It’s day six in our countdown of the best games of 2020, and if you fail to open this door, what lies behind it might change. Better get it right first time.
It’s roguelike platformer Spelunky 2!
Graham: At the time of writing, I’ve played Spelunky 2 for 150 hours and completed it six times. I will play it for at least an hour more today, after or during writing this, and probably more. This is because it’s one of the best games of 2020, and one of my favourite games of all time. I think about uninstalling it most days.
Spelunky 2 is about exploring randomly generated levels that are different every time you die, and about using the moveset of a platform game – jumping over traps, jumping onto the heads of enemies – to attempt to not die. There are no progression mechanics, no power curve of unlocks to make you stronger on your 100th attempt than you were on your first. Instead you improve by learning how to navigate Spelunky’s complex matrix of interactions between objects, items and enemies.
At the beginning, this means learning how to deal with simple things, like the steep angle of an attacking bat (turn your back, whip behind you). Later it means experimenting with opaque systems, like sacrificing bodies on unexplained altars to win favour from a god. Finally, if you play for long enough, it might mean putting every piece of information you’ve learned together to complete a chain of secrets and reach hidden worlds with entirely new rules.
That Spelunky 2 has space for learning and mastery would mean, in normal circumstances, that I’d complete it successfully once and put it down. Fortunately – unfortunately? – it’s also an unforgiving git of a game. Even after 150 hours and six completions (five of which were in the past week), every new life feels like a test. I’m better at the game now than I was when I started, and better at Spelunky 2 than I ever was at Spelunky 1, and yet I still regularly die on world 1 or 2. It is tense and rewarding nearly every time.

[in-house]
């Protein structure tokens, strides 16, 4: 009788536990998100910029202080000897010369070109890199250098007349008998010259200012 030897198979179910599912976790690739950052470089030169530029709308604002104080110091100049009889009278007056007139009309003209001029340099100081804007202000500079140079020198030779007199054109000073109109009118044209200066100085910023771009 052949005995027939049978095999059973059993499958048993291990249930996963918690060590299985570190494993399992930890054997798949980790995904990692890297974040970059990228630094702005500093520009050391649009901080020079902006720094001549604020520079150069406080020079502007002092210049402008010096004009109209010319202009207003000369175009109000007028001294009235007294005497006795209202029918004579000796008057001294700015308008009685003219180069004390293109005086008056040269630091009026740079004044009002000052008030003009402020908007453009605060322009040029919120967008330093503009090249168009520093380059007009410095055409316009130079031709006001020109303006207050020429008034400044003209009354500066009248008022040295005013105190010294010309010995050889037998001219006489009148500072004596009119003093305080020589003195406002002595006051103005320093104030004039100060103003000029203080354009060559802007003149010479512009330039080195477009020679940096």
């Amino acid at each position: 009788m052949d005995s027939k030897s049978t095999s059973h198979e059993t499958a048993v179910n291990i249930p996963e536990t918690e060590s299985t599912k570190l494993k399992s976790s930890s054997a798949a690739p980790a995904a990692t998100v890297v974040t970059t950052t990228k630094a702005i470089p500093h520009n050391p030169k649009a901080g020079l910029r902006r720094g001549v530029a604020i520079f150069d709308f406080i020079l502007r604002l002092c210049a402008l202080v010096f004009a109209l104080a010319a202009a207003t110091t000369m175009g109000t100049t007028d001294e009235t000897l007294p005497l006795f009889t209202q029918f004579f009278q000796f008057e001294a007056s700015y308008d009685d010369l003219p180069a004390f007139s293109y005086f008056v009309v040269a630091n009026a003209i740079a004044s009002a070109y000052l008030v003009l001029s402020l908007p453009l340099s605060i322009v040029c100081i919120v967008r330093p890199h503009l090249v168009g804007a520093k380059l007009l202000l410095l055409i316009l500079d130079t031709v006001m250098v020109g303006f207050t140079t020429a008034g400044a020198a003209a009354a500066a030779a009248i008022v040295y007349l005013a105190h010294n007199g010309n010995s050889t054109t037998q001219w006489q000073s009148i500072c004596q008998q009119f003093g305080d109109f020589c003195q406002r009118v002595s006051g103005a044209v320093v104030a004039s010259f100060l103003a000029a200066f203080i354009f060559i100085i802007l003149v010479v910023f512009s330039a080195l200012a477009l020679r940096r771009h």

Sort of. The problem I have is that the rewards have diminished over time. After 150 hours, failure feels more frustrating, and victory feels more like it’s establishing a baseline of contentment than delivering a thrilling high. Yet I keep playing it, every day.
Spelunky 2 is undoubtedly one of my favourite games of 2020, and I suspect it’ll be one of my favourite games of 2021. I have had over a hundred hours of fun with it, after all, and though it’s possible that I’ve taken everything from it that it has to give me, that’s hardly a surrprise after playing it so much. So after a decade of charting my daily relationship with Spelunky and now its sequel, here’s where I am today: I love this game, but god, I should give it a rest for a while.